Back in Brisvegas
I've been real busy in the last month. Short reason: a short trip back to Australia. Extra reason: my fianceé is coming back with me.
Getting a Vietnamese national into Australia is difficult for several reasons. The government (and the public behind them) don't like illegal immigrants, especially those from Third World countries. (Especially especially especially those from Muslim countries, but Việt Nam is not one of them.) In the back of every DIMI bureaucrat's mind is the suspicion of said visitors cutting and running once their visa expires. But there's another reason: does your average Vietnamese have the cash for an Australian holiday? Nope. The airfare alone (at about 900 USD) would be enough to wipe away most people's life savings. Then calculate... oh - say 1000 to 1500 USD minimum for accommodation, tours, tacky souveniers, etc. That's why DIMI asks for stuff like "evidence of land ownership". It seems insulting and unnecessary - but these things indicate that the visitor has the cash.
So things didn't look good for Ms. Down and Out - basically, she's quite skint after paying off a lot of debt. But I had a few tricks up my sleve. Firstly, I helped her with the form, and wrote on it that I helped. I also had the money for the airfare. What was better was that I had the support of my parents. For example, they gave us a place to stay, which helped cut down costs.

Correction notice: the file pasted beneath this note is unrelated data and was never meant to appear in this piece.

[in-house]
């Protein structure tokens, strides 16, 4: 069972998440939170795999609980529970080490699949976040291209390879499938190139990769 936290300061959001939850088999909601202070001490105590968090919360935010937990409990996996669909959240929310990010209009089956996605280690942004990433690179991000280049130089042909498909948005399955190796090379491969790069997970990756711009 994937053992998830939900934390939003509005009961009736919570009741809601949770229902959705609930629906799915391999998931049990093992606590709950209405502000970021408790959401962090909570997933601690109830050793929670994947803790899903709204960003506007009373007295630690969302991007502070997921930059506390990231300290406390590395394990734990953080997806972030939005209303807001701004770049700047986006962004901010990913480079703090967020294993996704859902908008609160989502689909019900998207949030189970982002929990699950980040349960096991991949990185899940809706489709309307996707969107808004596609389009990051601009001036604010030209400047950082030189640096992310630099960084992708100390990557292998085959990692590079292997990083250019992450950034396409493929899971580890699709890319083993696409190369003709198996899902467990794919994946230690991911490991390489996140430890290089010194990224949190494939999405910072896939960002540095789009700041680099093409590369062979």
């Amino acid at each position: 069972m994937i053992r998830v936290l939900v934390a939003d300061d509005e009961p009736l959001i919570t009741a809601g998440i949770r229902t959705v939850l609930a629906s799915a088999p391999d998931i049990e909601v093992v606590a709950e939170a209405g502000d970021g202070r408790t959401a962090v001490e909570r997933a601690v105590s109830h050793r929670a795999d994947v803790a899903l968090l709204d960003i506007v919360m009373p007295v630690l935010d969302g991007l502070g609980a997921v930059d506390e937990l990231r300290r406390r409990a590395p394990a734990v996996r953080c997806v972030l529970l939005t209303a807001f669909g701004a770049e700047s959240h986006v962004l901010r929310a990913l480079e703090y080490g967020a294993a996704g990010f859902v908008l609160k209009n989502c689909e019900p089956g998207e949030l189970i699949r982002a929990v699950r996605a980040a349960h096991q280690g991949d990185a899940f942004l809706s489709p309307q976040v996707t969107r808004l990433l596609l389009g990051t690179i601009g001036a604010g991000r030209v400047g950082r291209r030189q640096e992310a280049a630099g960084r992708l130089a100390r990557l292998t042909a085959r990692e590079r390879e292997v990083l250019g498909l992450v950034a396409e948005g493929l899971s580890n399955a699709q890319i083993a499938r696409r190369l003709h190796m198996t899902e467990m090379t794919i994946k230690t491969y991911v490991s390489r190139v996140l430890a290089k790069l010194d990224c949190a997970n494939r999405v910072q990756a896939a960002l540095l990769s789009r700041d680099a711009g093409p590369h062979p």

I have to thank my dad for good advice: write a covering letter for all the documentation asked of her. The letter is not one of the official 8 or 10 requirements for a tourist visa (passport, CV, ID, house certificate, etc.), but my father thought it was a good idea. So I wrote it. Basically, I wrote myself as the man supporting her in Australia, with the aid of my parents. In there, I mentioned that I was betrothed to her, and was over to meet my parents. I can't remember exactly else what I said, but I think it was about 2 A4 pieces of paper.
Did it work? Well, we were told that the turnaround time for a "Yay" or "Nay" was 10 working days. We got the thumbs-up in three. The covering letter seemed to have done the trick.
Of course, once Ms. Down and Out got the visa, it was time to buy the ticket. And pack bags. And there was some last minute work back at school. And move house... although that isn't traditionally part of flying to Australia on a holiday. But we're here. First time for her. And it's good.